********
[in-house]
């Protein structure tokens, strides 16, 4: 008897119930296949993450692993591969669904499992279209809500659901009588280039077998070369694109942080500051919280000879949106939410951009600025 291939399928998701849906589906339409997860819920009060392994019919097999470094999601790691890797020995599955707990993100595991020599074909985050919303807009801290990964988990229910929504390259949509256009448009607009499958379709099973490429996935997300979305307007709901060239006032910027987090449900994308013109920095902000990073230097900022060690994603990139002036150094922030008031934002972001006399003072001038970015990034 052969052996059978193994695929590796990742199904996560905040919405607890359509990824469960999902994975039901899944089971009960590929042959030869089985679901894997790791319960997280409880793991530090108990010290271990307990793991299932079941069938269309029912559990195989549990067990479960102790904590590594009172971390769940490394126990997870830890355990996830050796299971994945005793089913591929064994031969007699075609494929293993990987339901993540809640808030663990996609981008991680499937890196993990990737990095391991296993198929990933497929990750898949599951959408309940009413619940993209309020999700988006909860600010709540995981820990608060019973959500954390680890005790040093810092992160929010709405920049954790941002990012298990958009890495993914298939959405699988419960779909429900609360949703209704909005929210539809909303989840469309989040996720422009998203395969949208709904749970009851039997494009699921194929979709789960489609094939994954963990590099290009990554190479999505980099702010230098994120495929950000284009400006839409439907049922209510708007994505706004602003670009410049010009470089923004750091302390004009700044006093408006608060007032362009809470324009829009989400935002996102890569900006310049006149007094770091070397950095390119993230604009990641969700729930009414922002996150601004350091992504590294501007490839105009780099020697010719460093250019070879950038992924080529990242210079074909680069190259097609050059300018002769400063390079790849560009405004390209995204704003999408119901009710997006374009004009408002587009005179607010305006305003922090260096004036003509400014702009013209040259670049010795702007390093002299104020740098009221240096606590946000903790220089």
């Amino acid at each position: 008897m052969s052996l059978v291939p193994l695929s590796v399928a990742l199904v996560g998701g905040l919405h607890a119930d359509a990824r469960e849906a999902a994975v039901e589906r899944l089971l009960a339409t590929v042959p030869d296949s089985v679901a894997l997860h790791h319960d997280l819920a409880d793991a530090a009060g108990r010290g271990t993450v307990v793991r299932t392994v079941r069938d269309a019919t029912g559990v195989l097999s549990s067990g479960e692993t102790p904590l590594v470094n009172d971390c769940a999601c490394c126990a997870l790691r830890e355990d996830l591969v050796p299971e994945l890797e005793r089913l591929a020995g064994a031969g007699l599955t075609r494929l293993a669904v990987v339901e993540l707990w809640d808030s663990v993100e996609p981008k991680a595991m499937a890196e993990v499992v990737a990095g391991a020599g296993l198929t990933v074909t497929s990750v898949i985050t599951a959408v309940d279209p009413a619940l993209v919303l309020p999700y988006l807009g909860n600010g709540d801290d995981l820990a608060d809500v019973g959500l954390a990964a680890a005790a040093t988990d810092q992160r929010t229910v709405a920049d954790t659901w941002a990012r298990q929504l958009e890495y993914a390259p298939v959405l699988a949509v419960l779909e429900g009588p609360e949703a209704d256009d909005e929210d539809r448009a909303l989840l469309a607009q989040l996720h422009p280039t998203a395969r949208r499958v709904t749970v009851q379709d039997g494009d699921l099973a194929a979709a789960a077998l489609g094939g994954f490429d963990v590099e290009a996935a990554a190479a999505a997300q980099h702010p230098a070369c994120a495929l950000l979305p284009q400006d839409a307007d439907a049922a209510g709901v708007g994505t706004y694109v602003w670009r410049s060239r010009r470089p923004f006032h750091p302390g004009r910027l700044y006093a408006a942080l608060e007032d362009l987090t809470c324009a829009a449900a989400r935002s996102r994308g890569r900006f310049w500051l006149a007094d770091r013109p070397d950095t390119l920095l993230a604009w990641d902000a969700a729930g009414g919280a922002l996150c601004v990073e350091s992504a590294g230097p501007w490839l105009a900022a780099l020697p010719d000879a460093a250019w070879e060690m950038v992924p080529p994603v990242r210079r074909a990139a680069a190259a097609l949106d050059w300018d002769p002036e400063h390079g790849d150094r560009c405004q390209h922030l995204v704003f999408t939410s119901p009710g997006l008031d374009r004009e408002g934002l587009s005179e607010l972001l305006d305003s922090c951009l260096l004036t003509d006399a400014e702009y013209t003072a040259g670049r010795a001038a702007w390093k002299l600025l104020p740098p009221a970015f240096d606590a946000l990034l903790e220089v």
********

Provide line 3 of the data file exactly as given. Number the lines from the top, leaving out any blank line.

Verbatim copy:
């Amino acid at each position: 008897m052969s052996l059978v291939p193994l695929s590796v399928a990742l199904v996560g998701g905040l919405h607890a119930d359509a990824r469960e849906a999902a994975v039901e589906r899944l089971l009960a339409t590929v042959p030869d296949s089985v679901a894997l997860h790791h319960d997280l819920a409880d793991a530090a009060g108990r010290g271990t993450v307990v793991r299932t392994v079941r069938d269309a019919t029912g559990v195989l097999s549990s067990g479960e692993t102790p904590l590594v470094n009172d971390c769940a999601c490394c126990a997870l790691r830890e355990d996830l591969v050796p299971e994945l890797e005793r089913l591929a020995g064994a031969g007699l599955t075609r494929l293993a669904v990987v339901e993540l707990w809640d808030s663990v993100e996609p981008k991680a595991m499937a890196e993990v499992v990737a990095g391991a020599g296993l198929t990933v074909t497929s990750v898949i985050t599951a959408v309940d279209p009413a619940l993209v919303l309020p999700y988006l807009g909860n600010g709540d801290d995981l820990a608060d809500v019973g959500l954390a990964a680890a005790a040093t988990d810092q992160r929010t229910v709405a920049d954790t659901w941002a990012r298990q929504l958009e890495y993914a390259p298939v959405l699988a949509v419960l779909e429900g009588p609360e949703a209704d256009d909005e929210d539809r448009a909303l989840l469309a607009q989040l996720h422009p280039t998203a395969r949208r499958v709904t749970v009851q379709d039997g494009d699921l099973a194929a979709a789960a077998l489609g094939g994954f490429d963990v590099e290009a996935a990554a190479a999505a997300q980099h702010p230098a070369c994120a495929l950000l979305p284009q400006d839409a307007d439907a049922a209510g709901v708007g994505t706004y694109v602003w670009r410049s060239r010009r470089p923004f006032h750091p302390g004009r910027l700044y006093a408006a942080l608060e007032d362009l987090t809470c324009a829009a449900a989400r935002s996102r994308g890569r900006f310049w500051l006149a007094d770091r013109p070397d950095t390119l920095l993230a604009w990641d902000a969700a729930g009414g919280a922002l996150c601004v990073e350091s992504a590294g230097p501007w490839l105009a900022a780099l020697p010719d000879a460093a250019w070879e060690m950038v992924p080529p994603v990242r210079r074909a990139a680069a190259a097609l949106d050059w300018d002769p002036e400063h390079g790849d150094r560009c405004q390209h922030l995204v704003f999408t939410s119901p009710g997006l008031d374009r004009e408002g934002l587009s005179e607010l972001l305006d305003s922090c951009l260096l004036t003509d006399a400014e702009y013209t003072a040259g670049r010795a001038a702007w390093k002299l600025l104020p740098p009221a970015f240096d606590a946000l990034l903790e220089v």